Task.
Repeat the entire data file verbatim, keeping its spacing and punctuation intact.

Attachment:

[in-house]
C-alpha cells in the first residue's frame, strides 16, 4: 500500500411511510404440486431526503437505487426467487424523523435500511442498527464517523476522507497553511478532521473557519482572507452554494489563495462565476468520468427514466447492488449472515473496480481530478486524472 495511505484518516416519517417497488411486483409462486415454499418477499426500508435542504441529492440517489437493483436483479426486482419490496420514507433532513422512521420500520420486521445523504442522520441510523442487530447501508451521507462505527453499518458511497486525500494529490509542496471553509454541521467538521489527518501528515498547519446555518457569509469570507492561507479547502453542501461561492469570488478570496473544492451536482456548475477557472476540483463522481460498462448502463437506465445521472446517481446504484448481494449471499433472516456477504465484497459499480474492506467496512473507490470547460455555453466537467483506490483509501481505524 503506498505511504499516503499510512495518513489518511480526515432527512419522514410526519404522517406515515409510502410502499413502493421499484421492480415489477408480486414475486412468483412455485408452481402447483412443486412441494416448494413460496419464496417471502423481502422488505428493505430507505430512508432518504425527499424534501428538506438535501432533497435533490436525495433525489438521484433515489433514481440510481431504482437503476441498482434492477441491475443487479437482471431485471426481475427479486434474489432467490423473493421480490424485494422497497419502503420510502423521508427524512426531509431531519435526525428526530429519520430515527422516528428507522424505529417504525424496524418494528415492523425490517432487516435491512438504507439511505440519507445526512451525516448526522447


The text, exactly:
[in-house]
C-alpha cells in the first residue's frame, strides 16, 4: 500500500411511510404440486431526503437505487426467487424523523435500511442498527464517523476522507497553511478532521473557519482572507452554494489563495462565476468520468427514466447492488449472515473496480481530478486524472 495511505484518516416519517417497488411486483409462486415454499418477499426500508435542504441529492440517489437493483436483479426486482419490496420514507433532513422512521420500520420486521445523504442522520441510523442487530447501508451521507462505527453499518458511497486525500494529490509542496471553509454541521467538521489527518501528515498547519446555518457569509469570507492561507479547502453542501461561492469570488478570496473544492451536482456548475477557472476540483463522481460498462448502463437506465445521472446517481446504484448481494449471499433472516456477504465484497459499480474492506467496512473507490470547460455555453466537467483506490483509501481505524 503506498505511504499516503499510512495518513489518511480526515432527512419522514410526519404522517406515515409510502410502499413502493421499484421492480415489477408480486414475486412468483412455485408452481402447483412443486412441494416448494413460496419464496417471502423481502422488505428493505430507505430512508432518504425527499424534501428538506438535501432533497435533490436525495433525489438521484433515489433514481440510481431504482437503476441498482434492477441491475443487479437482471431485471426481475427479486434474489432467490423473493421480490424485494422497497419502503420510502423521508427524512426531509431531519435526525428526530429519520430515527422516528428507522424505529417504525424496524418494528415492523425490517432487516435491512438504507439511505440519507445526512451525516448526522447